Optical and MR Molecular Imaging Probes and Peptide-based Cellular Delivery for RNA Detection in Living Cells.
Degree: PhD, Biomedical Engineering, 2005, Georgia Tech
Detection, imaging and quantification of gene expression in living cells can provide essential information on basic biological issues and disease processes. To establish this technology, we need to develop molecular probes and cellular delivery methods to detect specific RNAs in live cells with potential for in vivo applications. In this thesis work, the major focus is placed on the development of molecular beacons and biochemical approaches (peptides etc.) to deliver such probes to different cellular compartments. These approaches are then employed to study the expression and localization of mRNAs, co-localization of mRNAs with cytoplasmic organelles and cytoskeleton, and co-localization of RNA molecules in the nuclei of living cells.
Further along this direction, we were interested in developing a better understanding of the functional states of mRNAs and the fluorescent signal observed in optical imaging experiments. To acheive this goal, we altered the translational process and studied its effect on the detection of mRNAs in living cells. The results of these studies indicate that the translational state of mRNAs favors the hybridization of molecular beacon with its target sequence. This study has also provided the evidence that molecular beacons are reversibly bound to target mRNAs and the repression of the translational process can prevent molecular beacon from binding to its target mRNA. Further, using these approaches in combination with FRAP based biophysical analysis, the dynamics of endogenous RNA in living cells are studied. These studies revealed the possible subcellular organization of RNA molecules and their dynamics in living cells. The results also demonstrated the role of cytoskeleton and ATP in the mobility of specific mRNAs in the cytoplasm.
In addition to optical probes, studies have been carried out to develop an MRI contrast agent using iron-oxide nanoparticles for deep tissue molecular imaging. Specifically, we have functionalized magnetic nanoparticles that are water-soluble, mono-dispersed, biocompatible, and easily adaptable for multifunctional bioconjugation of probes and ligands. We have successfully delivered magnetic nanoparticle bioconjugates into live cells and demonstrated their effect on relaxivity. We have further studied the role of coating thickness for optimization of contrast and further enhance the fundamental understanding of contrast mechanisms.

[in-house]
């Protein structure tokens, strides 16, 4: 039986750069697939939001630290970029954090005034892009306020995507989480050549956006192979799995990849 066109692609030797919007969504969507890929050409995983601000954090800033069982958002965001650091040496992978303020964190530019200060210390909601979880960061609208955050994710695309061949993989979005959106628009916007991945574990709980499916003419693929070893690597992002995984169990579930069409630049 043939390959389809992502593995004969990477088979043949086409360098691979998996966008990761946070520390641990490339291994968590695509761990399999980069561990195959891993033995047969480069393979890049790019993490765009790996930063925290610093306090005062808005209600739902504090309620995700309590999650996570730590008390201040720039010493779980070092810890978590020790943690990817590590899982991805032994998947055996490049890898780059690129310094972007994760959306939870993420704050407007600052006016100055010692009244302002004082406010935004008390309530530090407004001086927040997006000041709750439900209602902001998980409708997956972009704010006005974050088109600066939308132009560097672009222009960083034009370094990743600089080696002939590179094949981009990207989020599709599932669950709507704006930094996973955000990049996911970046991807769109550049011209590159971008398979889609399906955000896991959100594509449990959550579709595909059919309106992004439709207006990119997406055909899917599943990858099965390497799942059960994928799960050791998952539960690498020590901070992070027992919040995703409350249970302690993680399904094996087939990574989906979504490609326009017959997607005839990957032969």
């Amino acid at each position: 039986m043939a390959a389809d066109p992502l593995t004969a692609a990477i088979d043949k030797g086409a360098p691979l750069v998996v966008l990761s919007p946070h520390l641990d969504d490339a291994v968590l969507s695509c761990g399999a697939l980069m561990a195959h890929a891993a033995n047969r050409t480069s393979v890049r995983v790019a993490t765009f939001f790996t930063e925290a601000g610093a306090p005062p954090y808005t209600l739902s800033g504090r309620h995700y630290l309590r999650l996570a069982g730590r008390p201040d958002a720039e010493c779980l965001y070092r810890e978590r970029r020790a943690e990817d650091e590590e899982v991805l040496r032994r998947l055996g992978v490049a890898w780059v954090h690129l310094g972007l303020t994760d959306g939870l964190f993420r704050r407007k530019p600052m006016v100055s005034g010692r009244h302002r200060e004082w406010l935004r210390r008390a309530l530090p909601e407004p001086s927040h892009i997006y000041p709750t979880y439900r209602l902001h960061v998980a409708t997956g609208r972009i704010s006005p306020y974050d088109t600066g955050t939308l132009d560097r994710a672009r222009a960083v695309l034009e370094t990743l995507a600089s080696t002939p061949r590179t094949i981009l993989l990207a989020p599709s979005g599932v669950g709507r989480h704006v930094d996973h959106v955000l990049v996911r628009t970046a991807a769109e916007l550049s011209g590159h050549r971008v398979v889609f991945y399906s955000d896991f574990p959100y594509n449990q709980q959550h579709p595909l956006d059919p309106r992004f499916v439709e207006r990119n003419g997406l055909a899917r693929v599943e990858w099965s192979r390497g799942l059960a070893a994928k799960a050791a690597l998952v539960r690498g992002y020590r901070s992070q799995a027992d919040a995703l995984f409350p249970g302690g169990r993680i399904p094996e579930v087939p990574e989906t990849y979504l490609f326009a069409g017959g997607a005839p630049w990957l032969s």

Advisors/Committee Members: Dr Gang Bao (Committee Chair), Dr Al Merrill (Committee Member), Dr Nicholas Hud (Committee Member), Dr Niren Murthy (Committee Member), Dr X. Hu (Committee Member).
Subjects/Keywords: Magnetic nanoparticles; RNA; MRI; Optical; Molecular beacons; Molecular imaging; RNA Detection; Nanoparticles Magnetic properties; Molecular spectroscopy; Molecular probes; Magnetic resonance imaging; Diagnostic imaging
to Zotero / EndNote / Reference
APA (6th Edition):
Nitin, N. (2005). Optical and MR Molecular Imaging Probes and Peptide-based Cellular Delivery for RNA Detection in Living Cells. (Doctoral Dissertation). Georgia Tech. Retrieved from http://hdl.handle.net/1853/7458
Chicago Manual of Style (16th Edition):
Nitin, Nitin. “Optical and MR Molecular Imaging Probes and Peptide-based Cellular Delivery for RNA Detection in Living Cells.” 2005. Doctoral Dissertation, Georgia Tech. Accessed December 04, 2020.
MLA Handbook (7th Edition):
Nitin, Nitin. “Optical and MR Molecular Imaging Probes and Peptide-based Cellular Delivery for RNA Detection in Living Cells.” 2005. Web. 04 Dec 2020.
Nitin N. Optical and MR Molecular Imaging Probes and Peptide-based Cellular Delivery for RNA Detection in Living Cells. [Internet] [Doctoral dissertation]. Georgia Tech; 2005. [cited 2020 Dec 04].
Available from: http://hdl.handle.net/1853/7458.
Council of Science Editors:
Nitin N. Optical and MR Molecular Imaging Probes and Peptide-based Cellular Delivery for RNA Detection in Living Cells. [Doctoral Dissertation]. Georgia Tech; 2005. Available from: http://hdl.handle.net/1853/7458